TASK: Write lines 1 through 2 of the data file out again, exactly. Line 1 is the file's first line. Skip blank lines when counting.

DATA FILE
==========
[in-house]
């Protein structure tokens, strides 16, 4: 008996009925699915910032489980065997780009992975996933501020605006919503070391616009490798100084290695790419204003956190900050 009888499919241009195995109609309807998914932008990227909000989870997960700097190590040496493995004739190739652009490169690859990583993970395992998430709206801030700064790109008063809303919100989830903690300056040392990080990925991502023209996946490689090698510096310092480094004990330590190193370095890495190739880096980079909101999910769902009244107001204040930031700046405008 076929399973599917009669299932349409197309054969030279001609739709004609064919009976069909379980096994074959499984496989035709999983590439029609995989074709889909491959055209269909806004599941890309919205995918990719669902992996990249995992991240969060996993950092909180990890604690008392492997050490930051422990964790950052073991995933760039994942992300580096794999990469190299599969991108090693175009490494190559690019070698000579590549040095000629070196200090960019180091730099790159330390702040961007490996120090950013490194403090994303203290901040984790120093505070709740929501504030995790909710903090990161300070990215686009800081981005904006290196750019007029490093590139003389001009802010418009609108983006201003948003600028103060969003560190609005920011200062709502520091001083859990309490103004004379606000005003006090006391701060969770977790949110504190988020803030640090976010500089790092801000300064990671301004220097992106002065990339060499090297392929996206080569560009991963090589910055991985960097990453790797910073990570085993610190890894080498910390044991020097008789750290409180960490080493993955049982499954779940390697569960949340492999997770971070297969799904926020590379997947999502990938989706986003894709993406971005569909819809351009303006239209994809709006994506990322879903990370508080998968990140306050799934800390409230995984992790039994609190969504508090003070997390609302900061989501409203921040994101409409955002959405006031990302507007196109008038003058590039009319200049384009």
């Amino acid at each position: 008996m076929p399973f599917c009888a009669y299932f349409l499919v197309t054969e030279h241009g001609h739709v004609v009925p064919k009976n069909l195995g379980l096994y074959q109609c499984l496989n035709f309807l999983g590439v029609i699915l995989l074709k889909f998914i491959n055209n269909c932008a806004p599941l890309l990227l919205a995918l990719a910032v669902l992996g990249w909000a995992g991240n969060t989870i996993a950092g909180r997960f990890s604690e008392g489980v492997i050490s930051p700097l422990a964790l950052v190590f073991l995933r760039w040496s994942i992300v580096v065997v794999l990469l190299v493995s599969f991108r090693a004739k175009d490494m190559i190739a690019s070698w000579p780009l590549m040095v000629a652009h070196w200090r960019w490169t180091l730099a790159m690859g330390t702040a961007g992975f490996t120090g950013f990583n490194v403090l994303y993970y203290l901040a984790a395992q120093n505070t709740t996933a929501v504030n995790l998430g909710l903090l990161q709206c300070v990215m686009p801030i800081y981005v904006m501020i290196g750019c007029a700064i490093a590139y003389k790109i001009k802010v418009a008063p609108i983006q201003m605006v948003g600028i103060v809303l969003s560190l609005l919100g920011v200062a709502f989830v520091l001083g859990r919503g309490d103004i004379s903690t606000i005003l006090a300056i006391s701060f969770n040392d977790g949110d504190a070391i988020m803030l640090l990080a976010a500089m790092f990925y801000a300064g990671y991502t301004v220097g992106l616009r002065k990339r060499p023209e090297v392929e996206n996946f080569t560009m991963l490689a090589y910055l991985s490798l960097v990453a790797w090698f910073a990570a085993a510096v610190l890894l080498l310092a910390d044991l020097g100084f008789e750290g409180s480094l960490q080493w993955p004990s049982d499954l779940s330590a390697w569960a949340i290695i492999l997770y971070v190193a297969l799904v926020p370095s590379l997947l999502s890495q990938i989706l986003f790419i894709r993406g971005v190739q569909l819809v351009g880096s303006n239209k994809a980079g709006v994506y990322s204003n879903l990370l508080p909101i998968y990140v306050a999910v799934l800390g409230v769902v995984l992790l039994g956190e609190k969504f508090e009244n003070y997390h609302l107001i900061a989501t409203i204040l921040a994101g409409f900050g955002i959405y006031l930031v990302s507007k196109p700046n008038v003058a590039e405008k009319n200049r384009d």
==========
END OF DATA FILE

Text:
[in-house]
């Protein structure tokens, strides 16, 4: 008996009925699915910032489980065997780009992975996933501020605006919503070391616009490798100084290695790419204003956190900050 009888499919241009195995109609309807998914932008990227909000989870997960700097190590040496493995004739190739652009490169690859990583993970395992998430709206801030700064790109008063809303919100989830903690300056040392990080990925991502023209996946490689090698510096310092480094004990330590190193370095890495190739880096980079909101999910769902009244107001204040930031700046405008 076929399973599917009669299932349409197309054969030279001609739709004609064919009976069909379980096994074959499984496989035709999983590439029609995989074709889909491959055209269909806004599941890309919205995918990719669902992996990249995992991240969060996993950092909180990890604690008392492997050490930051422990964790950052073991995933760039994942992300580096794999990469190299599969991108090693175009490494190559690019070698000579590549040095000629070196200090960019180091730099790159330390702040961007490996120090950013490194403090994303203290901040984790120093505070709740929501504030995790909710903090990161300070990215686009800081981005904006290196750019007029490093590139003389001009802010418009609108983006201003948003600028103060969003560190609005920011200062709502520091001083859990309490103004004379606000005003006090006391701060969770977790949110504190988020803030640090976010500089790092801000300064990671301004220097992106002065990339060499090297392929996206080569560009991963090589910055991985960097990453790797910073990570085993610190890894080498910390044991020097008789750290409180960490080493993955049982499954779940390697569960949340492999997770971070297969799904926020590379997947999502990938989706986003894709993406971005569909819809351009303006239209994809709006994506990322879903990370508080998968990140306050799934800390409230995984992790039994609190969504508090003070997390609302900061989501409203921040994101409409955002959405006031990302507007196109008038003058590039009319200049384009």